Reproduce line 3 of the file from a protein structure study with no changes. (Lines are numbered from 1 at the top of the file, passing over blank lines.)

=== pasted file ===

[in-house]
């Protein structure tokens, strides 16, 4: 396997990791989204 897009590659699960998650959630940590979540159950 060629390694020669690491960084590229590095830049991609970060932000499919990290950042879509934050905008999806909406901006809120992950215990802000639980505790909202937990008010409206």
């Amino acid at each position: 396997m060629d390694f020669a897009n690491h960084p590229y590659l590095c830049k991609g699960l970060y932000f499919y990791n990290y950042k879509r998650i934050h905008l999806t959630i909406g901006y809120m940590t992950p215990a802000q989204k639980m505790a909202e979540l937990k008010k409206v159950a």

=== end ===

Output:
């Amino acid at each position: 396997m060629d390694f020669a897009n690491h960084p590229y590659l590095c830049k991609g699960l970060y932000f499919y990791n990290y950042k879509r998650i934050h905008l999806t959630i909406g901006y809120m940590t992950p215990a802000q989204k639980m505790a909202e979540l937990k008010k409206v159950a």